Building Friendships Takes Work



I have lots of acquaintances. I have made some good friends through blogging, both virtually and in person. Even though I am happy with my own company, I understand that having a few companions can make this time of life more fulfilling. Having someone to turn to during a tough time can make a problem less fearful.  Before making a decision, asking for an opinion from a trusted source helps us make a wise choice. What are the characteristics we look for when asking someone else into our life?  

One of the keys is the ability to share openly. If we are with someone and we must constantly watch what we say or self-censor too much, then a real friendship is unlikely. Sharing both joys and sorrows is critical to a meaningful friendship. That can’t happen if communication isn’t open and expressive. We shouldn’t be hesitant to open up to a real friend.

Be willing to try and experience new things together is a good test of friendship. When any of us leave our comfort zone there is some tension and nervousness present. Even something as simple as trying a different cuisine because your friend likes it can reveal a lot about the state of the relationship. Traveling might be a good test. Being together for several days while away from the security of home and routine can quickly test a budding friendship. If you can laugh together at misfortunes and share great experiences, then a deep friendship may be possible.

A core of common ideas and the acceptance of different beliefs must both be present. While these points might seem contradictory, I believe they are critical. Common beliefs might include the importance of respect for other people, that discrimination has no place in our society, or that children deserve the very best we can provide. 

Obviously forefront in our lives today seems to be highlighting differences in place of similarities. Where we stand spirituality, politically or in one of a dozen hot-button issues of the day can make finding people to share time with seem like a continuous struggle. For a deeper relationship, these differences can’t be used as a wedge or weapon. Honest disagreements should create a stronger bond between two people that value that relationship.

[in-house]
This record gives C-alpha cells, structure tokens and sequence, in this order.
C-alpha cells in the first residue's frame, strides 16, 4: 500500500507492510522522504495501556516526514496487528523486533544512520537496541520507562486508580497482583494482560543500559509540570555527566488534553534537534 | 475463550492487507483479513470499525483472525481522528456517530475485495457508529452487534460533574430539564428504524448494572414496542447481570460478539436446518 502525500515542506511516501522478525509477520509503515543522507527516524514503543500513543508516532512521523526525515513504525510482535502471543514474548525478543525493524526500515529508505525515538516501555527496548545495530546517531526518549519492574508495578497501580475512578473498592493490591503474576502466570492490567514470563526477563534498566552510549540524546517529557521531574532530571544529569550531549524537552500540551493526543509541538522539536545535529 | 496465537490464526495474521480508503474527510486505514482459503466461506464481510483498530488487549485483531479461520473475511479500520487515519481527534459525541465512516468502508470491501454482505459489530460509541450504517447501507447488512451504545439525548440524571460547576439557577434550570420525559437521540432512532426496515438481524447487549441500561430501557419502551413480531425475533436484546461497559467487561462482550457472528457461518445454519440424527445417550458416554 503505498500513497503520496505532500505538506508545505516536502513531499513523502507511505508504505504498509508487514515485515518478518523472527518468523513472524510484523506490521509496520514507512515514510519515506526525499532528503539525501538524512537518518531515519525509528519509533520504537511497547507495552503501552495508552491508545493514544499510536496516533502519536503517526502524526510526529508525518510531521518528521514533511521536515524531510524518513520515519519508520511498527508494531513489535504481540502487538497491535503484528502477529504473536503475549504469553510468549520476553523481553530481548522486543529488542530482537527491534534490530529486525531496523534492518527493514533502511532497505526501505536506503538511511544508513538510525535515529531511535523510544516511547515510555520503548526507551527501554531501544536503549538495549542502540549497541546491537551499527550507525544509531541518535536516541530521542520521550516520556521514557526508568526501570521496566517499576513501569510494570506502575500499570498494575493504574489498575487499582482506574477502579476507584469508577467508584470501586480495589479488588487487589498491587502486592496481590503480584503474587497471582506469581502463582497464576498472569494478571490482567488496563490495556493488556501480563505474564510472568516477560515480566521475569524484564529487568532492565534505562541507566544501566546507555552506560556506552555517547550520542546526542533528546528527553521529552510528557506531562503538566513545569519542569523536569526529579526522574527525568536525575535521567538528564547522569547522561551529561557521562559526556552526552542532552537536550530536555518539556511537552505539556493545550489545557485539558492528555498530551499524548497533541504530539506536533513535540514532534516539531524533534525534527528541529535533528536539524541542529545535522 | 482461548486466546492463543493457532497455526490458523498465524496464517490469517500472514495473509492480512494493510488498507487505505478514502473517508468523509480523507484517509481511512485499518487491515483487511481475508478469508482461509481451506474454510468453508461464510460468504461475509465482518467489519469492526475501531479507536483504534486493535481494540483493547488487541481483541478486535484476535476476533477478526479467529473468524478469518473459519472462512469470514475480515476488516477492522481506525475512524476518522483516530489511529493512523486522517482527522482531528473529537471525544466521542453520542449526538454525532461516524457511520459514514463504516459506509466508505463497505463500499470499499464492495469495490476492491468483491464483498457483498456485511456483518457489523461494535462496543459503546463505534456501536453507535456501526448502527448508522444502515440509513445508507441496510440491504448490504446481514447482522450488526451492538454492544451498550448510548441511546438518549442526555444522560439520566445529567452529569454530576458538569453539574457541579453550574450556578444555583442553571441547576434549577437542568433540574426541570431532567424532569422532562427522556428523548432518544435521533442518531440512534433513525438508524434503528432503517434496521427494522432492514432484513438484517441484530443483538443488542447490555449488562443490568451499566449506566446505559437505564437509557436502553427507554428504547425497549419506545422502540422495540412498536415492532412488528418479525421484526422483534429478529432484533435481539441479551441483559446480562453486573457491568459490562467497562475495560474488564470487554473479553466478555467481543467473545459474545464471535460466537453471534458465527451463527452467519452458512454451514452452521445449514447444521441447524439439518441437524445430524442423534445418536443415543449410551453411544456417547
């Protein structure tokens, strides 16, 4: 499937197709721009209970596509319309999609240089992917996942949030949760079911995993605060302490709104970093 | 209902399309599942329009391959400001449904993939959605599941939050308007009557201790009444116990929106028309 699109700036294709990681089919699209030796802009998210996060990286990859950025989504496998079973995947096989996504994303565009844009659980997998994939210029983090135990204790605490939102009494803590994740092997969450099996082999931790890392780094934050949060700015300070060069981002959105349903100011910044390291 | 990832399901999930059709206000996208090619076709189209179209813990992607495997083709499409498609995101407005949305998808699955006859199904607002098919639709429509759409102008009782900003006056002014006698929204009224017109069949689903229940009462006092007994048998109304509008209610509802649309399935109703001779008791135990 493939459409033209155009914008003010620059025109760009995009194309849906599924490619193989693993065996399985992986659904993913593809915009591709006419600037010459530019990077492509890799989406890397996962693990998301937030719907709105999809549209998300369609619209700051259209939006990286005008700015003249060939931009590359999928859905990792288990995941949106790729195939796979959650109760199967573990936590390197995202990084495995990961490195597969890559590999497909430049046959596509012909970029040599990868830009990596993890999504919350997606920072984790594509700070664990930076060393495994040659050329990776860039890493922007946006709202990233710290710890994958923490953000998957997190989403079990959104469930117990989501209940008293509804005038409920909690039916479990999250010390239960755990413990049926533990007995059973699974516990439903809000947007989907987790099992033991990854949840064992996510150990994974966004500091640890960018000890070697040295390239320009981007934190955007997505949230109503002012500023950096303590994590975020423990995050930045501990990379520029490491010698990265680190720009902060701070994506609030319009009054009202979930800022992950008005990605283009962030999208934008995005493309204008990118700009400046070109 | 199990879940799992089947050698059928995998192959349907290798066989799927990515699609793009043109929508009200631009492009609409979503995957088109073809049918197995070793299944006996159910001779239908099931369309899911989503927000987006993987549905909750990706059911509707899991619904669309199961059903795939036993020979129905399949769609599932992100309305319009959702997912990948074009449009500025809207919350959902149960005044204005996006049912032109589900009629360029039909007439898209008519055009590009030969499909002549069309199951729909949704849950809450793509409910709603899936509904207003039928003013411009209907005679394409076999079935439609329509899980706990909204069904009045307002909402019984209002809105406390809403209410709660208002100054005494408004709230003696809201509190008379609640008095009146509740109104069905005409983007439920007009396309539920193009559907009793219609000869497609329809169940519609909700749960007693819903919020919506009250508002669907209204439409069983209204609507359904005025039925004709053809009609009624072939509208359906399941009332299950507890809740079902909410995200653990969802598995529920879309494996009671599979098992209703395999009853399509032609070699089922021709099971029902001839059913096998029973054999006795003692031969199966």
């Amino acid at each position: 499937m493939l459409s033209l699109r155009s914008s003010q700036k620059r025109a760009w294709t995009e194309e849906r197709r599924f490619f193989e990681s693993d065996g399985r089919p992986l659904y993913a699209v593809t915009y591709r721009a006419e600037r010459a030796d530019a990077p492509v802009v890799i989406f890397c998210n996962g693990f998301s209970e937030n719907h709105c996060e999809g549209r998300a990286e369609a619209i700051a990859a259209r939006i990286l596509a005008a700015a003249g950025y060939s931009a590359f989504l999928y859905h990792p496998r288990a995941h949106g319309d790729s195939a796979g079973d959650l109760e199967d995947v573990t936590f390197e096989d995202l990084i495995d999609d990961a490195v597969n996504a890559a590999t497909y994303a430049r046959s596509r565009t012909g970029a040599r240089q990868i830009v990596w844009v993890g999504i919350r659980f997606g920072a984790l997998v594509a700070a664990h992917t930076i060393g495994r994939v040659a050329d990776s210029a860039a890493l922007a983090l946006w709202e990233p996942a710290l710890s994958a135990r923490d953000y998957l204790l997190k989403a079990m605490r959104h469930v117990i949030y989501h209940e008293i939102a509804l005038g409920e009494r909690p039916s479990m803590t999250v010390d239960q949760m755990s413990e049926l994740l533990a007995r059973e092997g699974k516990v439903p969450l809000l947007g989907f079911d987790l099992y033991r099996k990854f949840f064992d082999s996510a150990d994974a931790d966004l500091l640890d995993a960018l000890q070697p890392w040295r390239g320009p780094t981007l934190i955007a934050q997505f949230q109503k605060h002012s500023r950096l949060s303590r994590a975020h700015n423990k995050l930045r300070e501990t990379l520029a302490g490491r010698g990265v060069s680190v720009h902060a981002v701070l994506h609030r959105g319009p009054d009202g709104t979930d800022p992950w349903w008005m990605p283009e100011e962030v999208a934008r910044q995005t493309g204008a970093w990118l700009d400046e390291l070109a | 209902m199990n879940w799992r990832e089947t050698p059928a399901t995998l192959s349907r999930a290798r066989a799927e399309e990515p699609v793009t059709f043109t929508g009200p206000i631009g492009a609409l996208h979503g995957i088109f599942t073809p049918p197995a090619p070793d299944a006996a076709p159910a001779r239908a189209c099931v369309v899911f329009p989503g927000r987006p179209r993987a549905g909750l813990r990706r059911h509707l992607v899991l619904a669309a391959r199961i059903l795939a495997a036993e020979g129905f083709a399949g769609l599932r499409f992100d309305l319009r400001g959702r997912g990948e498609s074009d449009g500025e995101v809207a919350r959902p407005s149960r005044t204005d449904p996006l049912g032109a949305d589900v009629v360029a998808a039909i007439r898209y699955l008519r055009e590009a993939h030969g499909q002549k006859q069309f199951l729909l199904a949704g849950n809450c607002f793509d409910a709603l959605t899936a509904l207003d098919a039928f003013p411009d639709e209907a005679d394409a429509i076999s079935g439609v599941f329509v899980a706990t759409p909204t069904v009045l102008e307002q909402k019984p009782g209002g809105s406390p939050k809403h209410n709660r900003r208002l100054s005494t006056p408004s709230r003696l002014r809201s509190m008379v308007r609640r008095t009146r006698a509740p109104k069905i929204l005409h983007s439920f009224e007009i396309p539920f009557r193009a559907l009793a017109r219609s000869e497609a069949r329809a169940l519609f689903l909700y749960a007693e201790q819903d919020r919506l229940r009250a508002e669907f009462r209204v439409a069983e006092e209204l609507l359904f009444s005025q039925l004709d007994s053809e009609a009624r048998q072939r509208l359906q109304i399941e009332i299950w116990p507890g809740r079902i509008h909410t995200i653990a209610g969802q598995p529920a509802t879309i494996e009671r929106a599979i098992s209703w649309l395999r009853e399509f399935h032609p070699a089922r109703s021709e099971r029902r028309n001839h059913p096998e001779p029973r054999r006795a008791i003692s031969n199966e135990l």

There must be no pressure to “perform.” Think back to a dating relationship you had. Small talk and overt politeness are part of that world. We want to present our best possible face to the other person. But, in a true friendship, it is perfectly OK for one person to be having a bad day and admit it. We don’t have to always look or feel our best all the time. That isn’t real life and friends don’t want someone to put up a front or play a part. “Dress-up” isn’t part of this type of relationship.

There must be a sincere interest to learn more about that person. Nothing could be more unfulfilling than to spend time with someone over a long period of time and never learn more about each other. That would mean one or both people are being dishonest about their feelings and needs. It would mean that the relationship would never become more than skin-deep.

Many people much wiser than I have made the point that friendship brings depth and joy to someone’s life. True friendship is a special gift that two people give to each other. As Proverbs notes, “Disregarding another person’s faults preserves love.” Deep friendship can be an essential part of a life lived well and fully.

Luckily, my wife is my best friend, and my family (daughters, son-in-law, and grandkids) are a close second. My retired life feels nicely complete because I am surrounded by people who let me be me while still inviting me into their lives.